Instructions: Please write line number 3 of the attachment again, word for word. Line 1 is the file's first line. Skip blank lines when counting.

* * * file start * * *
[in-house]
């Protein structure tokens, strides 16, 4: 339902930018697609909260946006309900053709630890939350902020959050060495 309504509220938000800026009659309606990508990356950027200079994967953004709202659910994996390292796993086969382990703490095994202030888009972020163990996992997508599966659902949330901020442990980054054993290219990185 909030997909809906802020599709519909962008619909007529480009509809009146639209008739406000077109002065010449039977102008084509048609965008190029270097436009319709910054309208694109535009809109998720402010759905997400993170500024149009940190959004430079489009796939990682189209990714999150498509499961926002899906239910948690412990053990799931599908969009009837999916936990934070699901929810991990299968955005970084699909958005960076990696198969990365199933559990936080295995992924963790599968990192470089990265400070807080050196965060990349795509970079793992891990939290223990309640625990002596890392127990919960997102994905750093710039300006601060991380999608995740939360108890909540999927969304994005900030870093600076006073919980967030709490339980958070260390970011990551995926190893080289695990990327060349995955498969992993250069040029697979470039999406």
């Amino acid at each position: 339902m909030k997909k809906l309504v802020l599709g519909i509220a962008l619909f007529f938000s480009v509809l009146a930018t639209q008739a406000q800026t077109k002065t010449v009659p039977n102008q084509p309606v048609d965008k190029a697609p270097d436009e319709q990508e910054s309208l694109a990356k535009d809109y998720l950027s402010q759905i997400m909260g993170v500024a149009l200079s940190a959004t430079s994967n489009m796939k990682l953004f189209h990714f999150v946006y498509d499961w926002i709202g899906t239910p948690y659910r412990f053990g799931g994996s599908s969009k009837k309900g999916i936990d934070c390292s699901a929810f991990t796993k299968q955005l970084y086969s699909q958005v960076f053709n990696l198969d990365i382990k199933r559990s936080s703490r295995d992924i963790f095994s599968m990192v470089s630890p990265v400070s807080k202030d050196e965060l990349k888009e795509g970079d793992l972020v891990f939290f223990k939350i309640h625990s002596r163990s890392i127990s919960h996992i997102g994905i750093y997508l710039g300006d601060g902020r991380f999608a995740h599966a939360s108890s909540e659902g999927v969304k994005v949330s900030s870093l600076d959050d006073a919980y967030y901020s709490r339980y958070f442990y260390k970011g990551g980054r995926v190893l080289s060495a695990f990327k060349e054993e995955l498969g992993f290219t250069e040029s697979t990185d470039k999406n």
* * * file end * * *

């Amino acid at each position: 339902m909030k997909k809906l309504v802020l599709g519909i509220a962008l619909f007529f938000s480009v509809l009146a930018t639209q008739a406000q800026t077109k002065t010449v009659p039977n102008q084509p309606v048609d965008k190029a697609p270097d436009e319709q990508e910054s309208l694109a990356k535009d809109y998720l950027s402010q759905i997400m909260g993170v500024a149009l200079s940190a959004t430079s994967n489009m796939k990682l953004f189209h990714f999150v946006y498509d499961w926002i709202g899906t239910p948690y659910r412990f053990g799931g994996s599908s969009k009837k309900g999916i936990d934070c390292s699901a929810f991990t796993k299968q955005l970084y086969s699909q958005v960076f053709n990696l198969d990365i382990k199933r559990s936080s703490r295995d992924i963790f095994s599968m990192v470089s630890p990265v400070s807080k202030d050196e965060l990349k888009e795509g970079d793992l972020v891990f939290f223990k939350i309640h625990s002596r163990s890392i127990s919960h996992i997102g994905i750093y997508l710039g300006d601060g902020r991380f999608a995740h599966a939360s108890s909540e659902g999927v969304k994005v949330s900030s870093l600076d959050d006073a919980y967030y901020s709490r339980y958070f442990y260390k970011g990551g980054r995926v190893l080289s060495a695990f990327k060349e054993e995955l498969g992993f290219t250069e040029s697979t990185d470039k999406n």